I hope this guy is cool, I thought. Then I saw a woman and small child, about six or seven years old, following him. He has to be, I thought, with a kid here.

He approached the church, stood in front of the arched entranceway, pressed his hands together as if in prayer and nodded forward. Then he turned and walked over to me.

“Welcome to Wounded Knee,” he said, putting his hand out to shake mine.

“Thanks,” I replied.

“My name is Russell. I’m a full-blooded Lakota and was born and raised here. If you have any questions, feel free to ask.”

“Well,” I began, nervous and not exactly knowing what to say. “I know a terrible slaughter happened here. I guess I just wanted to come here and see this place. Check it out.”

“Yes, a terrible slaughter did happen here,” he said. He proceeded to tell me the history of Wounded Knee and that the bluff we were standing on was where the army set up their Hotchkiss guns.

He pointed to the landscape in front of us. “Most of the Indians were down there. Some of the men, who still had their weapons, fought back. But the army had the high ground and superior firepower. We never had a chance.”

As we spoke the full moon rose higher. It was a warm, July night and the mosquitos were eating me alive. But not once did I see Russell, who wasn’t wearing a shirt, swat away or smack part of his body because of a mosquito bite. I wondered if some sort of magical, Lakota force field protected him from the mosquitos.

Russell said Indians from around the country still came to Wounded Knee to pay their respects to the dead. He then told me about the uprising here in 1973, when activists and members of the American Indian Movement (AIM) took over the area to protest corrupt members of the tribal council and the racism they faced outside of Pine Ridge.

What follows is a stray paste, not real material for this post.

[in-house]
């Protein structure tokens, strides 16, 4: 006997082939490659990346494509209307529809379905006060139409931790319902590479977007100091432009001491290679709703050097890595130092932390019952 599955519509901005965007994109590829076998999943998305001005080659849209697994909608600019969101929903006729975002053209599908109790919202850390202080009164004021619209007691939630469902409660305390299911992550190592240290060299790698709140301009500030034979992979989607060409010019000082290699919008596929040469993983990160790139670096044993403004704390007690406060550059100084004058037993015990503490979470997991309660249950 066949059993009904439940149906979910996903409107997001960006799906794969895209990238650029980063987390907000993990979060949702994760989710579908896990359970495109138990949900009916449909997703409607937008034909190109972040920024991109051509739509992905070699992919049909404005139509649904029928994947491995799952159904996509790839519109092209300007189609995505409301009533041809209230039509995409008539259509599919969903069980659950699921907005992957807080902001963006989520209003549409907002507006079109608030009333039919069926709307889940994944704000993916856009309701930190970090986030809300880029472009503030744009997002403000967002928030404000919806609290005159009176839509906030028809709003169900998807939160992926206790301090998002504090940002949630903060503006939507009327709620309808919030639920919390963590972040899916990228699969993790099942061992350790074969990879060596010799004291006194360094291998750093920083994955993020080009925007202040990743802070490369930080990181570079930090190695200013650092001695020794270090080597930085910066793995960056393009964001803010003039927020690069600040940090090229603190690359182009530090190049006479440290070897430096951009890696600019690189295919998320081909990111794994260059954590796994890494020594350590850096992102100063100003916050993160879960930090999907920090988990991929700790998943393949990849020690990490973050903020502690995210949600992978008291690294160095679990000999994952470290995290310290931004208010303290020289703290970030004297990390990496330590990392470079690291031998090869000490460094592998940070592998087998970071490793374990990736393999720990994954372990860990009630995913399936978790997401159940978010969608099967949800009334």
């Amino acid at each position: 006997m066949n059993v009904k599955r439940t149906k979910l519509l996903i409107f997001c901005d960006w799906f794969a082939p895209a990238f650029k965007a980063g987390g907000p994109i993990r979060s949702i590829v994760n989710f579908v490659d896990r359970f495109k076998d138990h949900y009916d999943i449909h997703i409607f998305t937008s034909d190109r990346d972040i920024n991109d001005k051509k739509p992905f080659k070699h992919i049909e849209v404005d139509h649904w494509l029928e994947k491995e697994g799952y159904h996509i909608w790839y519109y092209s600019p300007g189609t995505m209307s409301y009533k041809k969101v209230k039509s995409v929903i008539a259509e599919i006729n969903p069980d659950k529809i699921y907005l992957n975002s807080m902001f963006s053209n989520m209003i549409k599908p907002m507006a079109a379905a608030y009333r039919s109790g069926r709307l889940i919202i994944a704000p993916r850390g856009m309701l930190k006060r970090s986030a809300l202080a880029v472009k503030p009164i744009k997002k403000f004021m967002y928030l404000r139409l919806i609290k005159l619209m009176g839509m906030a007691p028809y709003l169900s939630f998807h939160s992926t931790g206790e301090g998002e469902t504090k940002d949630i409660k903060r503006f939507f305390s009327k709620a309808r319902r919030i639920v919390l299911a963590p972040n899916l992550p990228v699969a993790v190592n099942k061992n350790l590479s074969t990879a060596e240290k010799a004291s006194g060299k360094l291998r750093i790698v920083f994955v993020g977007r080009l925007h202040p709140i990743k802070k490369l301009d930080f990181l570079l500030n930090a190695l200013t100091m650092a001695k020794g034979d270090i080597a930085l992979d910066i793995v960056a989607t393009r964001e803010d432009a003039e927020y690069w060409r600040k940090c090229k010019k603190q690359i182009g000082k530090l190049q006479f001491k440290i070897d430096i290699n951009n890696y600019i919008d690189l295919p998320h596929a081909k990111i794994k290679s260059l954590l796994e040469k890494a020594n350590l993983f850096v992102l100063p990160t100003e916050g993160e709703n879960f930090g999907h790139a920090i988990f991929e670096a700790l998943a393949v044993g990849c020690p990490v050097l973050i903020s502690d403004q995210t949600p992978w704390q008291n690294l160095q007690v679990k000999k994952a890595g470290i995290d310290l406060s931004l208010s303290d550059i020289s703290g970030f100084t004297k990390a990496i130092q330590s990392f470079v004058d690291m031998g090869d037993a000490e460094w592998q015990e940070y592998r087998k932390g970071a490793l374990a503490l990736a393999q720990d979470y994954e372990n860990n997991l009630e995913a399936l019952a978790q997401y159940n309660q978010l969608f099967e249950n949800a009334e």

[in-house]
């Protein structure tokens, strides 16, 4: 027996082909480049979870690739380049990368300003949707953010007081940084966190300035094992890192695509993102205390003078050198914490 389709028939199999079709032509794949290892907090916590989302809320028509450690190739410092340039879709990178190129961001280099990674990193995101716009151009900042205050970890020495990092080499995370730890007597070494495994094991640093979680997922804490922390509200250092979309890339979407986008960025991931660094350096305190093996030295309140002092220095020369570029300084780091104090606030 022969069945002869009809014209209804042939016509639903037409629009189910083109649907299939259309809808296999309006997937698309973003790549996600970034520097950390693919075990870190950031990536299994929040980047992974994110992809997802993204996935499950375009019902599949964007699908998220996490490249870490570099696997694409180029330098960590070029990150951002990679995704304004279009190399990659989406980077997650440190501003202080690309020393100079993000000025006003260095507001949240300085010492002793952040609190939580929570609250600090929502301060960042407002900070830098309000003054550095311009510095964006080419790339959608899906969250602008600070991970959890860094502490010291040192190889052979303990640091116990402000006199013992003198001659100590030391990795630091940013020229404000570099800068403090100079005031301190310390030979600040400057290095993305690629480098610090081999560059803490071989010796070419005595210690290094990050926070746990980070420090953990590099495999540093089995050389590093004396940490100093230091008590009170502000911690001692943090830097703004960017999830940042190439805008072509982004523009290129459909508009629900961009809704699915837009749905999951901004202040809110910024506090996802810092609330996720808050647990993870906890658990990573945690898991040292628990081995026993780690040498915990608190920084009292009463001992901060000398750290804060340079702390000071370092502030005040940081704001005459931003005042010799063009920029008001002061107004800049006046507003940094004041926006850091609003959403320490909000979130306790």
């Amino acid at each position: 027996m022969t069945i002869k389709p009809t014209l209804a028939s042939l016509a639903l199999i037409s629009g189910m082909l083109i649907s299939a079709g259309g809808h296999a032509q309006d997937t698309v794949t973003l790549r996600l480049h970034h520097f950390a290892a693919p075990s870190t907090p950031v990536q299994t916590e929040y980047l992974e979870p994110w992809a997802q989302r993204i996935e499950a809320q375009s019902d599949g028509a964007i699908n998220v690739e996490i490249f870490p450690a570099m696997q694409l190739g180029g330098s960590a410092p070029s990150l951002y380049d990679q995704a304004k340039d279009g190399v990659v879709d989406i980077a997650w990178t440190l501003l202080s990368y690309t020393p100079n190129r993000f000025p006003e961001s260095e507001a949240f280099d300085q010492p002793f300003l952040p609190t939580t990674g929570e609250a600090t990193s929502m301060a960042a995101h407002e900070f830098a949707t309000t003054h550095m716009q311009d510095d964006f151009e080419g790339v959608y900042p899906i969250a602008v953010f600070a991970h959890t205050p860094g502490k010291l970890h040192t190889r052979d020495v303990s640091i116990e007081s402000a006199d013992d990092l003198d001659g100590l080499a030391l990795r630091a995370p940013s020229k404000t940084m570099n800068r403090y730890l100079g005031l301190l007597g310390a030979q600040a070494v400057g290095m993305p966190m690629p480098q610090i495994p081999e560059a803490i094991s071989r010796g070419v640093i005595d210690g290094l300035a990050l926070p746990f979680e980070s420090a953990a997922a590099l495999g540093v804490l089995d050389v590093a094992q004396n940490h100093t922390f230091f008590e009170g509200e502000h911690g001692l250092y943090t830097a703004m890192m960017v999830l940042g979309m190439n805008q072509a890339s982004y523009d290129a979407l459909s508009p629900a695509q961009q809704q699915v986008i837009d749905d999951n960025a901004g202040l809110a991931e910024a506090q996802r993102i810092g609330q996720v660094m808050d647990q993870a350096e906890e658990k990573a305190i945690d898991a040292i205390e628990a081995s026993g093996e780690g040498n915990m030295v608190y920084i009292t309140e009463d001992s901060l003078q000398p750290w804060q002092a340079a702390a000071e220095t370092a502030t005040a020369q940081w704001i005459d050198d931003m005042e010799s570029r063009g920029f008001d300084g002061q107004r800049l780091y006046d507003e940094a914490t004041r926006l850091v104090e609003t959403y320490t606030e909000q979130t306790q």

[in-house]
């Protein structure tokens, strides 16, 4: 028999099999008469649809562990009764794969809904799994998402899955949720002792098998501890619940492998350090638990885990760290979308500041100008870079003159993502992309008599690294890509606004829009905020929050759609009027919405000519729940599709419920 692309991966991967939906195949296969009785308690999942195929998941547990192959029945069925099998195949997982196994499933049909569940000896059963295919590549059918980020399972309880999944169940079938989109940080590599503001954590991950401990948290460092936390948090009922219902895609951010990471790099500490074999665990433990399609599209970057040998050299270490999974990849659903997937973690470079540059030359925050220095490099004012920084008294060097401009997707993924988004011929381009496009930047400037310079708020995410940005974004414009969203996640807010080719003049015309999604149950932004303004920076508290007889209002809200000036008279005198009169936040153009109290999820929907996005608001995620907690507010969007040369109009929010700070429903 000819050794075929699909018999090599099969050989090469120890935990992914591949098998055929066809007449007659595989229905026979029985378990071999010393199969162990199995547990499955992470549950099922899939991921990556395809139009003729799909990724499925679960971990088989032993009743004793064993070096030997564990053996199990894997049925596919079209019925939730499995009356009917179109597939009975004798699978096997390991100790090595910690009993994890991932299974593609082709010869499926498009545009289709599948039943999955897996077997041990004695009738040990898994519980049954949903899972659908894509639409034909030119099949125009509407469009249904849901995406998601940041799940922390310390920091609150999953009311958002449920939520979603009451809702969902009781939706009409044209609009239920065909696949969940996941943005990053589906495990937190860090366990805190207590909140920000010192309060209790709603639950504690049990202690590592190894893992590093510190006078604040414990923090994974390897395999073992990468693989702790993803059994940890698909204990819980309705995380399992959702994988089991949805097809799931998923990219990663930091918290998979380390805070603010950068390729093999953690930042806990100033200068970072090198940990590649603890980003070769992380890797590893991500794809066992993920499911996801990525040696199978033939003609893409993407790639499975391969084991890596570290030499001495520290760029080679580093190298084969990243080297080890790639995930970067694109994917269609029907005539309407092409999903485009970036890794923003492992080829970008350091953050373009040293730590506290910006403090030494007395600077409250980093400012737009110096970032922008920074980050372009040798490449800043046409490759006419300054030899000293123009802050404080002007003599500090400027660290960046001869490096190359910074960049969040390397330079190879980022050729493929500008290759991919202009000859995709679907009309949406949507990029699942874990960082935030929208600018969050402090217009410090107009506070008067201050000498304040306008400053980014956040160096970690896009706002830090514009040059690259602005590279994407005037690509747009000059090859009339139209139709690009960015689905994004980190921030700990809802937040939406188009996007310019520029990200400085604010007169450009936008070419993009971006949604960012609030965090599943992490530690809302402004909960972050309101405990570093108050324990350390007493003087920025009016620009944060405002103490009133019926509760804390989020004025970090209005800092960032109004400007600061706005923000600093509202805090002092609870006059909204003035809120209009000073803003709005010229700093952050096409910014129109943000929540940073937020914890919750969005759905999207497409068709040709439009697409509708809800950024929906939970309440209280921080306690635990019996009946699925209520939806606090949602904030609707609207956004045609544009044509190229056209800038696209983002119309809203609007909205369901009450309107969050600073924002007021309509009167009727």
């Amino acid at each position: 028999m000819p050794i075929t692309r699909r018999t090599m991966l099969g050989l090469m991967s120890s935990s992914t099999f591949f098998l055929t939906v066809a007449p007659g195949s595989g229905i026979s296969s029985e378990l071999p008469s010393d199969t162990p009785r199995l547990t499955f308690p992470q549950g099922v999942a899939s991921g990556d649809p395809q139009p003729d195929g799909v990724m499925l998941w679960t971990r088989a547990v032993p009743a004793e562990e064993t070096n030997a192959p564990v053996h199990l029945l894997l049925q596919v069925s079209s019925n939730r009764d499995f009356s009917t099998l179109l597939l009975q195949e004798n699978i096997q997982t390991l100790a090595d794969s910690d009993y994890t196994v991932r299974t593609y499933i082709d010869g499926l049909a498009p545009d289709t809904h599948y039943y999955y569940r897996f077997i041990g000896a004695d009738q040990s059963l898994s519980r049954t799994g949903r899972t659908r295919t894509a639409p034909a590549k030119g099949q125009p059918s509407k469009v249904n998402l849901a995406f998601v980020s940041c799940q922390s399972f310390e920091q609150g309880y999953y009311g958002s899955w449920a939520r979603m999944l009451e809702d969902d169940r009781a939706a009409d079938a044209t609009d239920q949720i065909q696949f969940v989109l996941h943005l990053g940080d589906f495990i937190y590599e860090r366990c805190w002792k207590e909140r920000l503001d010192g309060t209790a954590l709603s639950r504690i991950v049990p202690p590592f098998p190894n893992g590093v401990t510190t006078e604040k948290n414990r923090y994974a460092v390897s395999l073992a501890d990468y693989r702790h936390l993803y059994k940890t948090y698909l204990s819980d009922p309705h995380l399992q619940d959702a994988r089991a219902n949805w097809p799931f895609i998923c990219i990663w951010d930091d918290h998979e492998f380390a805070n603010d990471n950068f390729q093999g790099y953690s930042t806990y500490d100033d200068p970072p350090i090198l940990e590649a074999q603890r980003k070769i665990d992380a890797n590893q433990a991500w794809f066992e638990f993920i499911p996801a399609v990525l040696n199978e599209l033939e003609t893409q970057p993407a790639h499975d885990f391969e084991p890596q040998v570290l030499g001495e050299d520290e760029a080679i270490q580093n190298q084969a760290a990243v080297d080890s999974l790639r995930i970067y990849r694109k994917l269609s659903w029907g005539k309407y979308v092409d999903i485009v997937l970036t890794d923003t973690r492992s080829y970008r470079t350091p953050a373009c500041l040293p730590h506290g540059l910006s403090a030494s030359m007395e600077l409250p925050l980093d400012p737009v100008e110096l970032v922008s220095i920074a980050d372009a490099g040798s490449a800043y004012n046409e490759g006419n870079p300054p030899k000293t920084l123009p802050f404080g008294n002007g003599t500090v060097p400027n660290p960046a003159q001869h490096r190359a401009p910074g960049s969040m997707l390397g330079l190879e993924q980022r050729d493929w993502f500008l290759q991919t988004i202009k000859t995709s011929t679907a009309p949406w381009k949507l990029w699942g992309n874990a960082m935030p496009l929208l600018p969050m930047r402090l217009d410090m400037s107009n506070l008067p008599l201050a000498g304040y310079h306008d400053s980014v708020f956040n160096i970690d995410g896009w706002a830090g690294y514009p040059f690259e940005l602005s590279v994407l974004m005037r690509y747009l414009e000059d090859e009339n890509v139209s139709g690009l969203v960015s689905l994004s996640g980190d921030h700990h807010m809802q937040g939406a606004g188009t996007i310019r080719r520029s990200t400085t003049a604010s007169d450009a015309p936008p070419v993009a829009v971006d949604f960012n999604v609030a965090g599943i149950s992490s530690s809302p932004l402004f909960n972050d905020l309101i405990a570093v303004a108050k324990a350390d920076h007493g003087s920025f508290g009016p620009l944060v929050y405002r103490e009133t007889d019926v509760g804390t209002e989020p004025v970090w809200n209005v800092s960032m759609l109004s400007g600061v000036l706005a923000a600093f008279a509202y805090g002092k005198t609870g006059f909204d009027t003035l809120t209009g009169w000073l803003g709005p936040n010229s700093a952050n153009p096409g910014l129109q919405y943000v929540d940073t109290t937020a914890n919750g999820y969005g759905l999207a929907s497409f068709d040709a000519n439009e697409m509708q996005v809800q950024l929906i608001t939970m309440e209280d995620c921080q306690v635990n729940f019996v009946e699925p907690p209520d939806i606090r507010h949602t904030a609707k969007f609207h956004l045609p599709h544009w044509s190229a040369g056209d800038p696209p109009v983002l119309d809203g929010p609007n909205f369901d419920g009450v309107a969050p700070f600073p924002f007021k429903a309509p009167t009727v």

The siege lasted 71 days. When it was over two Indian activists were killed and one federal agent was shot and paralyzed. Internal fighting at Pine Ridge continued for several years and by 1976 the reservation had the highest per capita murder rate in America (the dead included two FBI agents).

Russell then told me how the current tribal council wanted to spend federal money to build a new road through Wounded Knee, right below the bluff we stood on.

“Why? Is it needed?” I asked.

“No, not at all,” he began. “And many Indians are upset about it. This is holy land. But they want to show the government they can be responsible and build things with whatever money they can get. And steal some at the same time.”

We then saw one of his friends at the bottom of the bluff, hanging out at a huge propane tank, so we went down to see him.

Russell introduced me to him and he said his name was Buddy.

We hung out for about another hour, talking about the area and then I started telling them about my road trip and how I left New Jersey and was on my way to Vancouver Island.

Buddy then turned to me. “So I just have one question for you.”

“Okay,” I replied.

“What are you doing out here in the middle of nowhere?”

It was the perfect question, one that I could only smile and shrug at.